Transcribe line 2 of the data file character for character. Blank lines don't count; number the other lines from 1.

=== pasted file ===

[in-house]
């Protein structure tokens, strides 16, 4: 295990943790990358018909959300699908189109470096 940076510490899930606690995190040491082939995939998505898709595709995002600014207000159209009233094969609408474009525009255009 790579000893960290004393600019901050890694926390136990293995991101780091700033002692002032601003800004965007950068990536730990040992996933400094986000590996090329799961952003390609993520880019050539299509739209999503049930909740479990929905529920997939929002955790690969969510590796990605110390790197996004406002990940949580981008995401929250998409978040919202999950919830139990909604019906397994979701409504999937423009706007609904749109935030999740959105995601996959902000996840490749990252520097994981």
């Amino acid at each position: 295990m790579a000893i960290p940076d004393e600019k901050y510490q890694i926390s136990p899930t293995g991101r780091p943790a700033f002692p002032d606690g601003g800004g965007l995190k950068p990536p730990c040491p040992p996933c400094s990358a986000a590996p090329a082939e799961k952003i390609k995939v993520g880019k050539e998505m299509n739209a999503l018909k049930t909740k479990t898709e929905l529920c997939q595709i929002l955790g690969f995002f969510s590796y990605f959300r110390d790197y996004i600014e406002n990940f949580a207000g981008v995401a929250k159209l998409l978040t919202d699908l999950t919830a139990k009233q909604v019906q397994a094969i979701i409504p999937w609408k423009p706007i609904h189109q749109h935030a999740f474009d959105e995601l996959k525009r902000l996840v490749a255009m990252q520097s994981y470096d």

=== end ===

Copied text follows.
């Protein structure tokens, strides 16, 4: 295990943790990358018909959300699908189109470096 940076510490899930606690995190040491082939995939998505898709595709995002600014207000159209009233094969609408474009525009255009 790579000893960290004393600019901050890694926390136990293995991101780091700033002692002032601003800004965007950068990536730990040992996933400094986000590996090329799961952003390609993520880019050539299509739209999503049930909740479990929905529920997939929002955790690969969510590796990605110390790197996004406002990940949580981008995401929250998409978040919202999950919830139990909604019906397994979701409504999937423009706007609904749109935030999740959105995601996959902000996840490749990252520097994981």